Carolyn Worthington is betting aging baby boomers are talking Internet-speak. While people 65-plus still make up less than 10 percent of active Internet users, their numbers are on the rise.
And what are they looking at after their bank accounts and e-mail and the weather?
Many of them are looking for health information.
Worthington, a successful producer of public television documentaries, education materials, books and other informational tools associated with aging, has decided to combine future and present and make the leap.
She has launched "Healthy Aging" as a digital — soon to be print version — health magazine at healthyaging.net.
"There are myths of aging out there and we aim to dispel them," she says. "We're going to educate people to feel more positive about aging."
With 77 million hitting 65 in the next 15 years, you've got a built-in market. But digital?
We'll see how it works. Right now, it's still a small portion of the population. But the magazine is free online, which is the way it should be. There are still people who want to hold print in their hands, and we will be offering it to them soon. We will always offer the magazine both ways.
You've been dealing with aging issues for 15 years. Almost two demographics. Any differences?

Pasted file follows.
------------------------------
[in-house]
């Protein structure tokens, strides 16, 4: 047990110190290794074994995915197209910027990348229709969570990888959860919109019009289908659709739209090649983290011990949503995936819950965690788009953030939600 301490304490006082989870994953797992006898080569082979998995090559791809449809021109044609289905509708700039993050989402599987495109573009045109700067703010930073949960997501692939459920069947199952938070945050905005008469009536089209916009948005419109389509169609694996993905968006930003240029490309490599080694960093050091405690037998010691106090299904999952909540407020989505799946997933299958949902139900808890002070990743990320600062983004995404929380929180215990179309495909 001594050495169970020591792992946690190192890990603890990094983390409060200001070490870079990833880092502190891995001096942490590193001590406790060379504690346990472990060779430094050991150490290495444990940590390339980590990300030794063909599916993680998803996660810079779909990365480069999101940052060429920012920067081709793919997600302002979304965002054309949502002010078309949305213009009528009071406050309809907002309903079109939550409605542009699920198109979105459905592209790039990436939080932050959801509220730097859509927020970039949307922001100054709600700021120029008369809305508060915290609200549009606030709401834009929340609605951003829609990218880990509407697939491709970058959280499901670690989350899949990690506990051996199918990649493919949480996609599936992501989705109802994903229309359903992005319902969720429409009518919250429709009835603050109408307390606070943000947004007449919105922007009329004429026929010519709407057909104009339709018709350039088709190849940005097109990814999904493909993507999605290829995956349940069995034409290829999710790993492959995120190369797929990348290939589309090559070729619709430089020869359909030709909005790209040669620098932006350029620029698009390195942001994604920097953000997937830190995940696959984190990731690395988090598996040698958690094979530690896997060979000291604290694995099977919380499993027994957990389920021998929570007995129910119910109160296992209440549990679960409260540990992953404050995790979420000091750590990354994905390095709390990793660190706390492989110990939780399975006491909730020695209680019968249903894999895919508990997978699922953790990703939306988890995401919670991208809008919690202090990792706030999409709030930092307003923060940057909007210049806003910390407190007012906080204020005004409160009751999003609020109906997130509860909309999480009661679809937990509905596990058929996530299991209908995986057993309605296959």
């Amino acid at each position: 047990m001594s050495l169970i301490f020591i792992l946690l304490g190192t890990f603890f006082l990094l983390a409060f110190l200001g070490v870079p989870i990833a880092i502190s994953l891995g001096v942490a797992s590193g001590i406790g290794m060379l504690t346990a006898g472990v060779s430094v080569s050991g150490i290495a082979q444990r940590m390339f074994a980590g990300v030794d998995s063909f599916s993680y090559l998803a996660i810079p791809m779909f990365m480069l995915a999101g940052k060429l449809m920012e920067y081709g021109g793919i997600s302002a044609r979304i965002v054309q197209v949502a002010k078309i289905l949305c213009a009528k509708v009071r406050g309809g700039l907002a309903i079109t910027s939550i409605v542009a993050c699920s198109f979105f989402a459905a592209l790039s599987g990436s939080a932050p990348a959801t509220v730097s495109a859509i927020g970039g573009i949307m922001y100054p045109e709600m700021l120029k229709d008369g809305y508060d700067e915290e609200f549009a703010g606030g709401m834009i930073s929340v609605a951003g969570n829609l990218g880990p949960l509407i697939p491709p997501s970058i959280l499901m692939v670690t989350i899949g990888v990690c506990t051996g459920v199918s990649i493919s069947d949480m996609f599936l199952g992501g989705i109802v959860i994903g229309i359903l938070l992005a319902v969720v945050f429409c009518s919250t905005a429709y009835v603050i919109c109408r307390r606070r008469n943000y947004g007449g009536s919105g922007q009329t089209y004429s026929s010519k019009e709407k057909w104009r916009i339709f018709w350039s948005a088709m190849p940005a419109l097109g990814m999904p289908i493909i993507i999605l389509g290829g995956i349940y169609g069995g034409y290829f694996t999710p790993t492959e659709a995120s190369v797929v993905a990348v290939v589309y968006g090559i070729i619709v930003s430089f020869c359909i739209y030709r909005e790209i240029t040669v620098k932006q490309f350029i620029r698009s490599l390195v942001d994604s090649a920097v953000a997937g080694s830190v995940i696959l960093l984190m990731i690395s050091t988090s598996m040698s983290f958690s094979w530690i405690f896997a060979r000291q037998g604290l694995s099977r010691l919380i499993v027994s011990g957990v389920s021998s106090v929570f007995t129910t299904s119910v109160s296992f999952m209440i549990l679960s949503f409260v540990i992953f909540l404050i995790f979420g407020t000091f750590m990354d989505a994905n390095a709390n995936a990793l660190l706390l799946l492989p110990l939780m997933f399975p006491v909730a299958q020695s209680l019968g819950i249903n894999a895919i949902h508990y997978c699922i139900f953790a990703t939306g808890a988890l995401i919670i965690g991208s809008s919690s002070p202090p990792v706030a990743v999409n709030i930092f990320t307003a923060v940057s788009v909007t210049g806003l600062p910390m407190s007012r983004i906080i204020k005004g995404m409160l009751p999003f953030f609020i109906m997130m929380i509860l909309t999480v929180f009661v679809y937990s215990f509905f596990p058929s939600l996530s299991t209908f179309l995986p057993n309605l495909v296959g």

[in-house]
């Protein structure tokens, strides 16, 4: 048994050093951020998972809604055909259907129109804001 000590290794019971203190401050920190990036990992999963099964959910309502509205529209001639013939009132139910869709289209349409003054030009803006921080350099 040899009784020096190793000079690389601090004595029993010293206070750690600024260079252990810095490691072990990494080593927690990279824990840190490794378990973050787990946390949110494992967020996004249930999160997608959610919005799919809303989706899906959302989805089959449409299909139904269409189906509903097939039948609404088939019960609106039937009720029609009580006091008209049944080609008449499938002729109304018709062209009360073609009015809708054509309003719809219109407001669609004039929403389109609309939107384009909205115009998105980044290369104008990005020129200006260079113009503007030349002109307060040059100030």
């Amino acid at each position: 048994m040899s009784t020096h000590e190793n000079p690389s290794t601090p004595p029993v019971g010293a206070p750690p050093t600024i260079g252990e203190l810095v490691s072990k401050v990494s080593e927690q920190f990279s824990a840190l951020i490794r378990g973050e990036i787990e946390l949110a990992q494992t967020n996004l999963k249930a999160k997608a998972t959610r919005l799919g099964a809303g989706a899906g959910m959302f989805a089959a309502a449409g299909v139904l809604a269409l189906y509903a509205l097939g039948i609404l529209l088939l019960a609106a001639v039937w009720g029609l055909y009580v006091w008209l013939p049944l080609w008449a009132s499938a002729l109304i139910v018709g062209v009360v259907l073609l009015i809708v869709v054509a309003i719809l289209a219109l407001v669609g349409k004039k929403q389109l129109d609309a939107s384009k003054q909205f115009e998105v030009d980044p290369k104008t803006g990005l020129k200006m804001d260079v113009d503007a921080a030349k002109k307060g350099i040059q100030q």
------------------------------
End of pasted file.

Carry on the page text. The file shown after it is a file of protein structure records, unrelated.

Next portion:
Yes. People are becoming more actively engaged in aging. It is a better place to be than just "retired." They no longer feel like a washed-up recluse at 65. They are — or they should be — reinventing themselves. They have a purpose in life. They can follow their passion. People are living longer. They're more acculturated to use sports clubs at a later age, for example. They have different wants of exploring physical fitness.
Is physical fitness a primary health change?
I expect everyone knows the importance of physical fitness to healthy aging, but now most people talk about the social impact of developing networks, the importance of mental wellness. This is really more important than physical wellness. People really want to be inspired. They really want to reinvent themselves.
What do you consider the major message of the magazine?
One message we want to get to is that you may think you are too old to build muscles, but that's never true. It's really important for people to understand that basic walking is critical. If you fall down and can't walk, you lose independence. You feel you are really aging because of the lack of use of muscles.
One doctor had a 99-year-old patient who began lifting weights and found out he could walk again unassisted. It's sad everyone doesn't use the gym, really. The important message is if something is wrong, often exercise can fix it.
Ah, but the fear of old-age dementia is real.
Yes, but I think part is genetics. Our magazine is driven by the positive side. Boomers will be here another 50 years and we are here to help them.